Bishop of Jerusalem
(† Second Century)
Saint Narcissus from his youth applied himself with great care to the study of both religious and human disciplines. He entered into the ecclesiastical state, and in him all the sacerdotal virtues were seen in their perfection; he was called the holy priest. He was surrounded by universal esteem, but was consecrated Bishop of Jerusalem only in about the year 180, when he was already an octogenarian. He governed his church with a vigor which was like that of a young man, and his austere and penitent life was totally dedicated to the welfare of the church.
In the year 195, with Theophilus of Cesarea he presided at a council concerning the celebration date of Easter; it was decided then that this great feast would always be celebrated on a Sunday, and not on the day of the ancient Passover.
God attested his merits by many miracles, which were long held in memory by the Christians of Jerusalem. One Holy Saturday the faithful were distressed, because no oil could be found for the church lamps to be used in the Paschal vigil. Saint Narcissus bade them draw water from a neighboring well and after he blessed it, told them to put it in the lamps. It was changed into oil, and long afterwards some of this oil was still preserved at Jerusalem in memory of the miracle.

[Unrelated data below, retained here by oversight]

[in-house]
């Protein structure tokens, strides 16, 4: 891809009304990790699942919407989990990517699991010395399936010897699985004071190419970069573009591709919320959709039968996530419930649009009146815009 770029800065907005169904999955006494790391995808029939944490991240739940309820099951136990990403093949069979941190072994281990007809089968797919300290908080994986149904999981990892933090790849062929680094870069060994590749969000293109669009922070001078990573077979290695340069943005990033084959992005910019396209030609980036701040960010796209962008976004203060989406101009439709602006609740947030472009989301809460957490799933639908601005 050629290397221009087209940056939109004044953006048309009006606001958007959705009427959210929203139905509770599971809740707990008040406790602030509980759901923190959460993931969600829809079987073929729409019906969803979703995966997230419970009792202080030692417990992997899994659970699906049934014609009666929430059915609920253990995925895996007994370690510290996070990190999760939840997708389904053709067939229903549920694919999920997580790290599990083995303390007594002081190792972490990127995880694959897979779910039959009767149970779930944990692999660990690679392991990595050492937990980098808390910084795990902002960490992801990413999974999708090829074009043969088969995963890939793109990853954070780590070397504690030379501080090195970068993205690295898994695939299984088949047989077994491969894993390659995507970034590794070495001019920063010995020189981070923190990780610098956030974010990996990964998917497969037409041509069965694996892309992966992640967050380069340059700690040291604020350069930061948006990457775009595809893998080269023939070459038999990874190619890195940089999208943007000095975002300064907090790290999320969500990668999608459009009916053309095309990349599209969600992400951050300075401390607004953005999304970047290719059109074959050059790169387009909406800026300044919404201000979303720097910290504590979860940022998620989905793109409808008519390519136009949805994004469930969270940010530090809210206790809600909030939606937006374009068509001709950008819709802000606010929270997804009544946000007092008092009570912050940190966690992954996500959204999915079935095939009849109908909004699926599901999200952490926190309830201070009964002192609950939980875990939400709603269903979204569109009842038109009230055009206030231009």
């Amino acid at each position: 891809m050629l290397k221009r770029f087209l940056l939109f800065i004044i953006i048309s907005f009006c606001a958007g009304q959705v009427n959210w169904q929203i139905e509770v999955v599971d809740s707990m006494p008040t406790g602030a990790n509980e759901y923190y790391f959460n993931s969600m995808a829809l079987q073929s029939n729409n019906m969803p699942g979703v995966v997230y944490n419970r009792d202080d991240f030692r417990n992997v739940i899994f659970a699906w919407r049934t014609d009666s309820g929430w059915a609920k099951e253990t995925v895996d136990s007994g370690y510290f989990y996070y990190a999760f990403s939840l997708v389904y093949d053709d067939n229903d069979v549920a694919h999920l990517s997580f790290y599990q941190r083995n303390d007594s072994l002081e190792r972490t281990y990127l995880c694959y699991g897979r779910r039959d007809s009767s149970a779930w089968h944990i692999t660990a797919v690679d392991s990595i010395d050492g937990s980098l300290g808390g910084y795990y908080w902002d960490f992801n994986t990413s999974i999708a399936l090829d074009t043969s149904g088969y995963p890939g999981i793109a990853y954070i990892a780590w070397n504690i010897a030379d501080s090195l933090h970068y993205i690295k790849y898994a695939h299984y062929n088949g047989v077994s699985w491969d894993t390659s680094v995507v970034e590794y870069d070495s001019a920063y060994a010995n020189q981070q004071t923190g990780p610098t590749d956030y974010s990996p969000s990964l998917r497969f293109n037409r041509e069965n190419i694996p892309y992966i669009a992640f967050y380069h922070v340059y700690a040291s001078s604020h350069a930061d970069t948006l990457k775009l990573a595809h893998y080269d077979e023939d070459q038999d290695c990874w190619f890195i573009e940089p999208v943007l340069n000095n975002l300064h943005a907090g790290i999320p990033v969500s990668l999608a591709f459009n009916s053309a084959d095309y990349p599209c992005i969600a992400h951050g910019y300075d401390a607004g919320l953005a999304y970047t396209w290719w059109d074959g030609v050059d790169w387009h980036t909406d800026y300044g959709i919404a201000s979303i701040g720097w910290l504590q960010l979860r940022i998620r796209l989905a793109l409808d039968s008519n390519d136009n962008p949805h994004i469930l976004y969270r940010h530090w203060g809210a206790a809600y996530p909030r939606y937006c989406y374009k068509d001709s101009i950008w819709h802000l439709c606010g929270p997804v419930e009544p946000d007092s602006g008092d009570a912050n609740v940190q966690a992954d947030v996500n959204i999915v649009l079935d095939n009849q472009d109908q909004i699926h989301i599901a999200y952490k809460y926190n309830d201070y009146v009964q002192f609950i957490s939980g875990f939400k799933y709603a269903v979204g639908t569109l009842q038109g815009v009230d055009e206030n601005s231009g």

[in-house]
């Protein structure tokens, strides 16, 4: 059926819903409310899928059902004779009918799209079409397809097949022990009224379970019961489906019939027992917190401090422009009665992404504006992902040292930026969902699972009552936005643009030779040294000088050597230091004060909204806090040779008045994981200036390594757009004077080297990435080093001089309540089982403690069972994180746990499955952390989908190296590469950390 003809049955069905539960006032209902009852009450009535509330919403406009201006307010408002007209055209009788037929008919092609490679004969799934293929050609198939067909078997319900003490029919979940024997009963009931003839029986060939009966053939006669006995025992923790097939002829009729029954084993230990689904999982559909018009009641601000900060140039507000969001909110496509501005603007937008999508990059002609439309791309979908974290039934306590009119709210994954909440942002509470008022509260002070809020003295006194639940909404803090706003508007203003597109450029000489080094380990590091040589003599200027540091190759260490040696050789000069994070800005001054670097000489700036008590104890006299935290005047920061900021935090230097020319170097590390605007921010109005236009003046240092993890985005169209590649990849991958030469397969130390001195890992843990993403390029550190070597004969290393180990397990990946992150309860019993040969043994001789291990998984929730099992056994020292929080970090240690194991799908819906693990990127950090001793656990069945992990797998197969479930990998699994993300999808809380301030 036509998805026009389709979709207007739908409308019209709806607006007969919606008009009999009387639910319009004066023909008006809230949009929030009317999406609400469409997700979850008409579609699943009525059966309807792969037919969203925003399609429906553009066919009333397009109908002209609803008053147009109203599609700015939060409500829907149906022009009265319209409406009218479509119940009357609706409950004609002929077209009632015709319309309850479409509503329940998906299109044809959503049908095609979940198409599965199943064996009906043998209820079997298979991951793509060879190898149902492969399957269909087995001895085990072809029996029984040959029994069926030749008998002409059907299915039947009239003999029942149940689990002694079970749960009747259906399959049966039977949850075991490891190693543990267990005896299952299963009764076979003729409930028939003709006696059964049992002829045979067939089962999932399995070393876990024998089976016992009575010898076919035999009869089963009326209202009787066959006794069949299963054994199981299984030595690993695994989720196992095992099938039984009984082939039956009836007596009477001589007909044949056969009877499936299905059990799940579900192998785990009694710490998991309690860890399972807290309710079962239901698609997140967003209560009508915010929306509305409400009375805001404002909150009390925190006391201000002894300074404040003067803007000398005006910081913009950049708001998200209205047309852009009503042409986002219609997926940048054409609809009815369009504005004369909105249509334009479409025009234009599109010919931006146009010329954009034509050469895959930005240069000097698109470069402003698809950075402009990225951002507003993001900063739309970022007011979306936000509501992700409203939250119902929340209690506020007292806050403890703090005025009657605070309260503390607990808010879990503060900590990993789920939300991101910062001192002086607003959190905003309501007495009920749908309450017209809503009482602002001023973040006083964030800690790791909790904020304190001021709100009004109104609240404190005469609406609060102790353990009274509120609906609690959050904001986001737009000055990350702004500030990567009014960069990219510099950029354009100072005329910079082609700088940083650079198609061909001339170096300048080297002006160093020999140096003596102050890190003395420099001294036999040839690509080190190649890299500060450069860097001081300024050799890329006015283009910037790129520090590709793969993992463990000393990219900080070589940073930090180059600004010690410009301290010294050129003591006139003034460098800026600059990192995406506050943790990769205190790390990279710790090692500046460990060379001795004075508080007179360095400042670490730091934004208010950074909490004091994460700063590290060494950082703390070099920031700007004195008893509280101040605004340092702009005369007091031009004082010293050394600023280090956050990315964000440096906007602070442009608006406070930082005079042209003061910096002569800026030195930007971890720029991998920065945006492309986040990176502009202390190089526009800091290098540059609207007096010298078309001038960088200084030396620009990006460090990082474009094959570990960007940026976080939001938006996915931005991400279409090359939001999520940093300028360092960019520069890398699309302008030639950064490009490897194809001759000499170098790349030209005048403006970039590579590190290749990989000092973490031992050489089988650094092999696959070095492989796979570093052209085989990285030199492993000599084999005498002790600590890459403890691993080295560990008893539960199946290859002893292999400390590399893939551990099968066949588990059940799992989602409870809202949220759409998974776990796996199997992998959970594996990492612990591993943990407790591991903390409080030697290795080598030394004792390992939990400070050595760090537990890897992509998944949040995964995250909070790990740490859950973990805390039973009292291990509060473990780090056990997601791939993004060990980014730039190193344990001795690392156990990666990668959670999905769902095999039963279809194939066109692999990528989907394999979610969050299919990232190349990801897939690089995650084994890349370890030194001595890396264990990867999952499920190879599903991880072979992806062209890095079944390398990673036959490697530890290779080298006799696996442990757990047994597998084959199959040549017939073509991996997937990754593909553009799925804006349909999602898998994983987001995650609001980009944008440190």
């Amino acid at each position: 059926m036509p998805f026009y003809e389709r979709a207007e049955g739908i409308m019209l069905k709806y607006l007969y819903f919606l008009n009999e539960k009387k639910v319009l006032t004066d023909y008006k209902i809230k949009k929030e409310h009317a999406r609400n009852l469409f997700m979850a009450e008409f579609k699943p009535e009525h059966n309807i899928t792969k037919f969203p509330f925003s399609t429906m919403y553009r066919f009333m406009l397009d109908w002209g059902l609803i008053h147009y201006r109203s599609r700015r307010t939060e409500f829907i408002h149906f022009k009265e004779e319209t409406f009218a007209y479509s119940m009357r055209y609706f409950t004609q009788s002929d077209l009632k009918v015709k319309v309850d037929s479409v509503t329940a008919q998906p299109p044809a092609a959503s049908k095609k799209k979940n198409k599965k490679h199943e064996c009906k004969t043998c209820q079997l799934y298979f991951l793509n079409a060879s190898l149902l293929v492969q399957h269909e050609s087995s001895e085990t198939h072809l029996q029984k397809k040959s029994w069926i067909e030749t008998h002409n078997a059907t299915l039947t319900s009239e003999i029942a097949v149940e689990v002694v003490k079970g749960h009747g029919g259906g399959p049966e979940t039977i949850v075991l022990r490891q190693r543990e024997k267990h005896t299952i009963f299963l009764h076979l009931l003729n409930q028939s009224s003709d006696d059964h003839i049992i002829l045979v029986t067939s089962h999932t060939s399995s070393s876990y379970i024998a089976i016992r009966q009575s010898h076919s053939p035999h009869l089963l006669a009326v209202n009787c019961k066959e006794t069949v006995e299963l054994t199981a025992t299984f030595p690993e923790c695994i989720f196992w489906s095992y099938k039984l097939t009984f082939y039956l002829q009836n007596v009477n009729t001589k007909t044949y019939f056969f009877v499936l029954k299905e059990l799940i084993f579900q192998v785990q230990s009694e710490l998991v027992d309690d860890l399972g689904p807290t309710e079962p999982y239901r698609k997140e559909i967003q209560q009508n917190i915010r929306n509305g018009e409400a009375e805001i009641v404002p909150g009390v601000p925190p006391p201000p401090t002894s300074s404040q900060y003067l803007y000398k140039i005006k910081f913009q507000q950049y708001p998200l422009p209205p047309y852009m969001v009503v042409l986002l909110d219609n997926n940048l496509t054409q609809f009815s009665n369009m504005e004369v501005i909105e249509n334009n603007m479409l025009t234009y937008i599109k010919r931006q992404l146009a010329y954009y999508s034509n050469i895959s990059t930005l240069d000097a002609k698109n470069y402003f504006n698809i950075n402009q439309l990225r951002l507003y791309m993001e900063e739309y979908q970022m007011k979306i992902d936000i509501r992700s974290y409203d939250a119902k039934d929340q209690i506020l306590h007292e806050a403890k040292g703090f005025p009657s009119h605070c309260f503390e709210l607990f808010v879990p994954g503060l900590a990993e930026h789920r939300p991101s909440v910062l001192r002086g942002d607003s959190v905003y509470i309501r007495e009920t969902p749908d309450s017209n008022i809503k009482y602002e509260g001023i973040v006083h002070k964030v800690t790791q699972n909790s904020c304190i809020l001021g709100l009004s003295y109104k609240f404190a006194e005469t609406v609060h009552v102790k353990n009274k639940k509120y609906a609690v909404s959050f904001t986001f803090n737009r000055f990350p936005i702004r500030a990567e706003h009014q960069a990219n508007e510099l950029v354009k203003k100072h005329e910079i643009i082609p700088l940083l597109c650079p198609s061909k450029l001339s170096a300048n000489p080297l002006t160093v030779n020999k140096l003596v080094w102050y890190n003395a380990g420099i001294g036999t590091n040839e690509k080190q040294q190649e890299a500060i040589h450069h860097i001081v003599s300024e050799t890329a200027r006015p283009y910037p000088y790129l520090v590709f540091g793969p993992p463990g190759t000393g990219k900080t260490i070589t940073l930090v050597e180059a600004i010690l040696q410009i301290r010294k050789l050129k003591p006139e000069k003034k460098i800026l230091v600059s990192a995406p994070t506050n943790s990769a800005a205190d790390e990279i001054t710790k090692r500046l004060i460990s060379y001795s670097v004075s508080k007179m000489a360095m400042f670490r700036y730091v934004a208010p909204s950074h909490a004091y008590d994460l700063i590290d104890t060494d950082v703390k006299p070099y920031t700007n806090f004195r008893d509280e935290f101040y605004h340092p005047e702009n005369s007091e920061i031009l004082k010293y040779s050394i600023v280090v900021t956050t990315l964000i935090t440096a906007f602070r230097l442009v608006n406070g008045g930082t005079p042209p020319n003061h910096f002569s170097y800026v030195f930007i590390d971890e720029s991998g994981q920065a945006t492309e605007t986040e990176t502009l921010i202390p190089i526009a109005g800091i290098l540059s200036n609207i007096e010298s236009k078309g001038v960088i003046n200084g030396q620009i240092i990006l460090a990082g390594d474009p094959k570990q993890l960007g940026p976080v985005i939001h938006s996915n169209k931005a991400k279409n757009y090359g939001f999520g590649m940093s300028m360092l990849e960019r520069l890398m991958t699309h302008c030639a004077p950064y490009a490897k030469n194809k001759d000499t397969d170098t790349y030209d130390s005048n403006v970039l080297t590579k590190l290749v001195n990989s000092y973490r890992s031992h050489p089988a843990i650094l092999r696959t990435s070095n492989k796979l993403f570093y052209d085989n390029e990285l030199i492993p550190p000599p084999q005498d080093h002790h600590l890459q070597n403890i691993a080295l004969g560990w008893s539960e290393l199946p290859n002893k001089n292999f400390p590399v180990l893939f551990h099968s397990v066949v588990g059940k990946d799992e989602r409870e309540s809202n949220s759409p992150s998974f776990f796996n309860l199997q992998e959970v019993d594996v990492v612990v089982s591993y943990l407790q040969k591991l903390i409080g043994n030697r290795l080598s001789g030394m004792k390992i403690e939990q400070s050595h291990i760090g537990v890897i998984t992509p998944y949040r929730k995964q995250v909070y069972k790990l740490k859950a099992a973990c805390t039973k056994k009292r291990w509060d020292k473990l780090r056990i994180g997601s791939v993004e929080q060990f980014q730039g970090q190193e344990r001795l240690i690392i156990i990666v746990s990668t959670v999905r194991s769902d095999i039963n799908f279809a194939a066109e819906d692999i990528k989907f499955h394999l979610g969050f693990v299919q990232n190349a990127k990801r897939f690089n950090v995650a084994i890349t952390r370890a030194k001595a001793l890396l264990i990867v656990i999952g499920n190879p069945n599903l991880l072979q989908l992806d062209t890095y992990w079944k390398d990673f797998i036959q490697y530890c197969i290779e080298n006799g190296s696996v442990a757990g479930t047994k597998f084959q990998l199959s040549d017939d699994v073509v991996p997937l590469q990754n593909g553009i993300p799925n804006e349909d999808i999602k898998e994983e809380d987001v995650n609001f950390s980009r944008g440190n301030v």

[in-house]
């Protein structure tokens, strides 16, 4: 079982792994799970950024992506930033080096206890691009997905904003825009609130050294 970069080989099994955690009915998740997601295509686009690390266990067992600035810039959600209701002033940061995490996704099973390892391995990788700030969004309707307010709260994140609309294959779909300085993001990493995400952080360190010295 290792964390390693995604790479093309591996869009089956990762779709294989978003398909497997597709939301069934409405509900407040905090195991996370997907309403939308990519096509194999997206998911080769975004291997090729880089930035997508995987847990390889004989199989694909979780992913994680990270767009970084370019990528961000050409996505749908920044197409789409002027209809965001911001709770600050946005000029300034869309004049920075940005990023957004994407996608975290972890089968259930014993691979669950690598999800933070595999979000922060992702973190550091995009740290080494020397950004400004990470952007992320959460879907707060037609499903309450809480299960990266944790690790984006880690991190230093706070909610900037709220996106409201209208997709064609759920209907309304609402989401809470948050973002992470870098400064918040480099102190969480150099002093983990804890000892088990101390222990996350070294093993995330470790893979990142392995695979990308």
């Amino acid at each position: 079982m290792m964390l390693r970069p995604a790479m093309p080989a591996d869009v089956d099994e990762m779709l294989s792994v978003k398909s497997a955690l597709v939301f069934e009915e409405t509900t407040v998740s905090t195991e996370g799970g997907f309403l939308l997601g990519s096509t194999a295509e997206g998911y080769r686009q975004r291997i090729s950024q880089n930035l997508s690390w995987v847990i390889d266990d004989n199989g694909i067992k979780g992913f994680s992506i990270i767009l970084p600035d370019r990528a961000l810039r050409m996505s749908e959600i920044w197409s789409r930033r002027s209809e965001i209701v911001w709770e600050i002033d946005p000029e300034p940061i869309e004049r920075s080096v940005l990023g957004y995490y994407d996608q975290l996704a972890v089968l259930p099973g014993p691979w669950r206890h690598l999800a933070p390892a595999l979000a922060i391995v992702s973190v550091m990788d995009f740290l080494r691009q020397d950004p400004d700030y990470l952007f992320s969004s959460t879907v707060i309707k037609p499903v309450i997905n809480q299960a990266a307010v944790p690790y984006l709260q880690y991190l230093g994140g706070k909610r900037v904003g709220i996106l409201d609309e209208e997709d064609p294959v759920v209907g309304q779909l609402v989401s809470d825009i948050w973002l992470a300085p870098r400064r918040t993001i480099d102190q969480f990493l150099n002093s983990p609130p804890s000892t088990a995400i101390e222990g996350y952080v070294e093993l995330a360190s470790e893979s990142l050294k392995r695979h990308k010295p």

The virtue of the Saint did not fail to make enemies for him, and three wretched men charged him with an atrocious crime. They confirmed their testimony by horrible imprecations. The first one prayed that he might perish by fire, the second that he might be wasted by leprosy, the third that he might be struck blind, if the accusations they made against their bishop were false. The holy bishop had long desired a life of solitude, and at this time he decided it was best to withdraw to the desert and leave the Church in peace. But God intervened on behalf of His servant, when all three of the bishop’s accusers suffered the penalties they had invoked. Narcissus could then no longer resist the petitions of his people; he returned to Jerusalem and resumed his office. He died in extreme old age, bishop to the last.
Reflection: God never fails those who trust in Him; He guides them through darkness and through trials, in silence but securely, to their end.
Vie des Saints pour tous les jours de l’année, by Abbé L. Jaud (Mame: Tours, 1950); Little Pictorial Lives of the Saints, a compilation based on Butler’s Lives of the Saints and other sources by John Gilmary Shea (Benziger Brothers: New York, 1894).